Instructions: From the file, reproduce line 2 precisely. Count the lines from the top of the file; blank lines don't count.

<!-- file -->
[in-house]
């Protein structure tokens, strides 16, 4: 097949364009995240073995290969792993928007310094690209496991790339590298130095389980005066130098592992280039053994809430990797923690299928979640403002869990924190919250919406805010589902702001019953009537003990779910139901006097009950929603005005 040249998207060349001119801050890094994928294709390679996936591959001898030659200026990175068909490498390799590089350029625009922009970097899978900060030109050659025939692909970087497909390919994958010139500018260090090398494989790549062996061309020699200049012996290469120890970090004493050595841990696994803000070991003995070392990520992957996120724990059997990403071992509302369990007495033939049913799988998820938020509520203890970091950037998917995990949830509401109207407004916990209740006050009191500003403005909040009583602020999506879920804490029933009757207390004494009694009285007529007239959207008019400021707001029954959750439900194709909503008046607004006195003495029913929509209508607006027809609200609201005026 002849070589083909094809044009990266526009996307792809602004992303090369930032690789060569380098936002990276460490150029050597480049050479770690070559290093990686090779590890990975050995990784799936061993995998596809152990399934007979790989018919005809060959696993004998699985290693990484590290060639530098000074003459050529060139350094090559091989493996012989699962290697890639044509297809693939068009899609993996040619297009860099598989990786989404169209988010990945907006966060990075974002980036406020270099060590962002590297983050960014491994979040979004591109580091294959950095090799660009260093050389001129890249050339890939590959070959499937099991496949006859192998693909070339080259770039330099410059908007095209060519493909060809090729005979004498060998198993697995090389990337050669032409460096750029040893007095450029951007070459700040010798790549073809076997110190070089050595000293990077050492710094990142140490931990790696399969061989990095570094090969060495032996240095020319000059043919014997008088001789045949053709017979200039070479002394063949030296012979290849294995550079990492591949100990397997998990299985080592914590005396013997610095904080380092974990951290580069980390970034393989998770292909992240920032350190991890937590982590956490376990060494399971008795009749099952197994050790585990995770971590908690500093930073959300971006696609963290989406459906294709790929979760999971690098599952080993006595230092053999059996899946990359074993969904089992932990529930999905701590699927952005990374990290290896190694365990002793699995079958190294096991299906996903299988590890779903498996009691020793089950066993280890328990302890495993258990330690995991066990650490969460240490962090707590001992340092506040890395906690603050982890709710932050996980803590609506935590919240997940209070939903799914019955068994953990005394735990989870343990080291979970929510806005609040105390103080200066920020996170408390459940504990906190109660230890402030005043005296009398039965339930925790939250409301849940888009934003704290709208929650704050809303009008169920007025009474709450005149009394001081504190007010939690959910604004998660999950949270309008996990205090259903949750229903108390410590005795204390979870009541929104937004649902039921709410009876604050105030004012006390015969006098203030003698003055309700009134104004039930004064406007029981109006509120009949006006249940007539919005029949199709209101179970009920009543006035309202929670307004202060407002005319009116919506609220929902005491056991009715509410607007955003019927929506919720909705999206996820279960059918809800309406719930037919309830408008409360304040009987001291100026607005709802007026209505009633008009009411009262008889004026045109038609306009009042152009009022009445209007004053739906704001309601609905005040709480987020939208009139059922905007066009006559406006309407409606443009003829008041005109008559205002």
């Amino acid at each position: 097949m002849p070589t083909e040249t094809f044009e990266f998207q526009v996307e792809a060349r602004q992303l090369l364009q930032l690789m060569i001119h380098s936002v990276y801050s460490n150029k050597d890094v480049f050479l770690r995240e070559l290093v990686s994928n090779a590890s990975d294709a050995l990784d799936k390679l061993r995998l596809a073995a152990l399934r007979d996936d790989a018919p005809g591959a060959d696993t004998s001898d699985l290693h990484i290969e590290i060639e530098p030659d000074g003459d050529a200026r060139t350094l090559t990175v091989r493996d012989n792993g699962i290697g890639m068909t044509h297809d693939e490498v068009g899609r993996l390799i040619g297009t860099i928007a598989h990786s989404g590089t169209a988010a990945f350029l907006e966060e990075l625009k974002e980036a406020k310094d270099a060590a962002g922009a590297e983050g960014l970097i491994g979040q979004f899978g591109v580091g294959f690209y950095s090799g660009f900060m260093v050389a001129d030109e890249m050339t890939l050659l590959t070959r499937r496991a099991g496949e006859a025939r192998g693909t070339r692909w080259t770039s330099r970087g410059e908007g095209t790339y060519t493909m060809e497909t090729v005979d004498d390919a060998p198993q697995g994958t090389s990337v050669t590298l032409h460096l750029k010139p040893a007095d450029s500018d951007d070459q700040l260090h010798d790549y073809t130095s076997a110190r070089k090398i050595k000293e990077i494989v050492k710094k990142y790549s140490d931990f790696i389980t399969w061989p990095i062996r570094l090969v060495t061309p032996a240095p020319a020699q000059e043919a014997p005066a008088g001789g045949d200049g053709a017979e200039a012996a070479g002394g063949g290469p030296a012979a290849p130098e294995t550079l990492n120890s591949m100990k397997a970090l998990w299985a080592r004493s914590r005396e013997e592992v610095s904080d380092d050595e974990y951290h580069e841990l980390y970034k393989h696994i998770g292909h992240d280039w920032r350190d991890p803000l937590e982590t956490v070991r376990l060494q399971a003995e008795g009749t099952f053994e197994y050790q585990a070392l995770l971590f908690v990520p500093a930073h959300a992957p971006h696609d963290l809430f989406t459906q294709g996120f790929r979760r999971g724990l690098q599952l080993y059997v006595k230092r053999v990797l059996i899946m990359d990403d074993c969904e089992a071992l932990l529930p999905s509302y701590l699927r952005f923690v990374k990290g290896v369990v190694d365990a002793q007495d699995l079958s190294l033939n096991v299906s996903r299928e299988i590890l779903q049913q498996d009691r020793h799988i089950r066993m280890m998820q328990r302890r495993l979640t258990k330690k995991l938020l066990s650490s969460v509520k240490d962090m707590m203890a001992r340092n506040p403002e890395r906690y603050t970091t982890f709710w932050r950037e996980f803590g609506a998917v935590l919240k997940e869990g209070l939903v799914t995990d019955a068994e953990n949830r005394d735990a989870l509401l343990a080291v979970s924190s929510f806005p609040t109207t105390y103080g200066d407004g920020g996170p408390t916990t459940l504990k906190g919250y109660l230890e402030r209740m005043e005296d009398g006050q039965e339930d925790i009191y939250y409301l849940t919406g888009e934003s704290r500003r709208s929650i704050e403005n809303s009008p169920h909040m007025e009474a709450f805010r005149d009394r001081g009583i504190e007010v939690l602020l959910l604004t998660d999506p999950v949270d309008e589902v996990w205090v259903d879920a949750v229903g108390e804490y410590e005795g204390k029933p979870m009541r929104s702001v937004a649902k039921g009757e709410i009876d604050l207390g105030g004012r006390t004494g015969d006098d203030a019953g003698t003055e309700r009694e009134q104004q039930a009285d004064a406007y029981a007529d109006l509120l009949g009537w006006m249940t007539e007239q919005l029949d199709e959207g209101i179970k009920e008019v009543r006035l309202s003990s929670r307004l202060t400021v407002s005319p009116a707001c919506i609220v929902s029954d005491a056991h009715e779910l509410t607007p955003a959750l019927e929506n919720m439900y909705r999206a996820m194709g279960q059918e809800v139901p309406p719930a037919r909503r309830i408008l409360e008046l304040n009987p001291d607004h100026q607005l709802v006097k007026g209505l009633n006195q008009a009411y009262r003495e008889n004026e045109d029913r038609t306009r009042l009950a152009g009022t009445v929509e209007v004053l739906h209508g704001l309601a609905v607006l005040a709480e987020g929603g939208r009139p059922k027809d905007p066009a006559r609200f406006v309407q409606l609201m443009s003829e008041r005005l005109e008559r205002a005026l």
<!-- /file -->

């Protein structure tokens, strides 16, 4: 097949364009995240073995290969792993928007310094690209496991790339590298130095389980005066130098592992280039053994809430990797923690299928979640403002869990924190919250919406805010589902702001019953009537003990779910139901006097009950929603005005 040249998207060349001119801050890094994928294709390679996936591959001898030659200026990175068909490498390799590089350029625009922009970097899978900060030109050659025939692909970087497909390919994958010139500018260090090398494989790549062996061309020699200049012996290469120890970090004493050595841990696994803000070991003995070392990520992957996120724990059997990403071992509302369990007495033939049913799988998820938020509520203890970091950037998917995990949830509401109207407004916990209740006050009191500003403005909040009583602020999506879920804490029933009757207390004494009694009285007529007239959207008019400021707001029954959750439900194709909503008046607004006195003495029913929509209508607006027809609200609201005026 002849070589083909094809044009990266526009996307792809602004992303090369930032690789060569380098936002990276460490150029050597480049050479770690070559290093990686090779590890990975050995990784799936061993995998596809152990399934007979790989018919005809060959696993004998699985290693990484590290060639530098000074003459050529060139350094090559091989493996012989699962290697890639044509297809693939068009899609993996040619297009860099598989990786989404169209988010990945907006966060990075974002980036406020270099060590962002590297983050960014491994979040979004591109580091294959950095090799660009260093050389001129890249050339890939590959070959499937099991496949006859192998693909070339080259770039330099410059908007095209060519493909060809090729005979004498060998198993697995090389990337050669032409460096750029040893007095450029951007070459700040010798790549073809076997110190070089050595000293990077050492710094990142140490931990790696399969061989990095570094090969060495032996240095020319000059043919014997008088001789045949053709017979200039070479002394063949030296012979290849294995550079990492591949100990397997998990299985080592914590005396013997610095904080380092974990951290580069980390970034393989998770292909992240920032350190991890937590982590956490376990060494399971008795009749099952197994050790585990995770971590908690500093930073959300971006696609963290989406459906294709790929979760999971690098599952080993006595230092053999059996899946990359074993969904089992932990529930999905701590699927952005990374990290290896190694365990002793699995079958190294096991299906996903299988590890779903498996009691020793089950066993280890328990302890495993258990330690995991066990650490969460240490962090707590001992340092506040890395906690603050982890709710932050996980803590609506935590919240997940209070939903799914019955068994953990005394735990989870343990080291979970929510806005609040105390103080200066920020996170408390459940504990906190109660230890402030005043005296009398039965339930925790939250409301849940888009934003704290709208929650704050809303009008169920007025009474709450005149009394001081504190007010939690959910604004998660999950949270309008996990205090259903949750229903108390410590005795204390979870009541929104937004649902039921709410009876604050105030004012006390015969006098203030003698003055309700009134104004039930004064406007029981109006509120009949006006249940007539919005029949199709209101179970009920009543006035309202929670307004202060407002005319009116919506609220929902005491056991009715509410607007955003019927929506919720909705999206996820279960059918809800309406719930037919309830408008409360304040009987001291100026607005709802007026209505009633008009009411009262008889004026045109038609306009009042152009009022009445209007004053739906704001309601609905005040709480987020939208009139059922905007066009006559406006309407409606443009003829008041005109008559205002």